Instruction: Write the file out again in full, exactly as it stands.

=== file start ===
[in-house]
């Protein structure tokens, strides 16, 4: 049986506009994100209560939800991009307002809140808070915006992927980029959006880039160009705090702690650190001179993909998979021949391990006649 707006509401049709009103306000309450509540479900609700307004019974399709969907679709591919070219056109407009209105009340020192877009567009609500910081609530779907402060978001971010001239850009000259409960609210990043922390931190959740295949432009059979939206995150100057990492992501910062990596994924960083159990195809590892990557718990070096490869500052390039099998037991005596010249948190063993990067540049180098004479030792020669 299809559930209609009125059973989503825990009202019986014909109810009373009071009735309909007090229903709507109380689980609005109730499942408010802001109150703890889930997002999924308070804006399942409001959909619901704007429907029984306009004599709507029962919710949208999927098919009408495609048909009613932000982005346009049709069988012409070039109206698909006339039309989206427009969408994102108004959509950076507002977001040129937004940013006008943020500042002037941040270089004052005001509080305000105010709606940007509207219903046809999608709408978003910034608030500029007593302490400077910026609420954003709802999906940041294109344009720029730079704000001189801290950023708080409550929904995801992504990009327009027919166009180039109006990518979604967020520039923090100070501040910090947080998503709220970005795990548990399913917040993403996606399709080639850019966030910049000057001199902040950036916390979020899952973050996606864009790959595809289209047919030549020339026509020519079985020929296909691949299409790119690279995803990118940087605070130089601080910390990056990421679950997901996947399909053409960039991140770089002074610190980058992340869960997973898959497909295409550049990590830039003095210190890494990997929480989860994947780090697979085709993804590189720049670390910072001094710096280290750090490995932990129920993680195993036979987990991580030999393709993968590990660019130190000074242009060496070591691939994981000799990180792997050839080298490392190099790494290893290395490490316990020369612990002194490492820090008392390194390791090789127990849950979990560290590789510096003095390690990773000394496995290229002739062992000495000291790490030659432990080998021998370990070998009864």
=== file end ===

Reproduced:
[in-house]
């Protein structure tokens, strides 16, 4: 049986506009994100209560939800991009307002809140808070915006992927980029959006880039160009705090702690650190001179993909998979021949391990006649 707006509401049709009103306000309450509540479900609700307004019974399709969907679709591919070219056109407009209105009340020192877009567009609500910081609530779907402060978001971010001239850009000259409960609210990043922390931190959740295949432009059979939206995150100057990492992501910062990596994924960083159990195809590892990557718990070096490869500052390039099998037991005596010249948190063993990067540049180098004479030792020669 299809559930209609009125059973989503825990009202019986014909109810009373009071009735309909007090229903709507109380689980609005109730499942408010802001109150703890889930997002999924308070804006399942409001959909619901704007429907029984306009004599709507029962919710949208999927098919009408495609048909009613932000982005346009049709069988012409070039109206698909006339039309989206427009969408994102108004959509950076507002977001040129937004940013006008943020500042002037941040270089004052005001509080305000105010709606940007509207219903046809999608709408978003910034608030500029007593302490400077910026609420954003709802999906940041294109344009720029730079704000001189801290950023708080409550929904995801992504990009327009027919166009180039109006990518979604967020520039923090100070501040910090947080998503709220970005795990548990399913917040993403996606399709080639850019966030910049000057001199902040950036916390979020899952973050996606864009790959595809289209047919030549020339026509020519079985020929296909691949299409790119690279995803990118940087605070130089601080910390990056990421679950997901996947399909053409960039991140770089002074610190980058992340869960997973898959497909295409550049990590830039003095210190890494990997929480989860994947780090697979085709993804590189720049670390910072001094710096280290750090490995932990129920993680195993036979987990991580030999393709993968590990660019130190000074242009060496070591691939994981000799990180792997050839080298490392190099790494290893290395490490316990020369612990002194490492820090008392390194390791090789127990849950979990560290590789510096003095390690990773000394496995290229002739062992000495000291790490030659432990080998021998370990070998009864």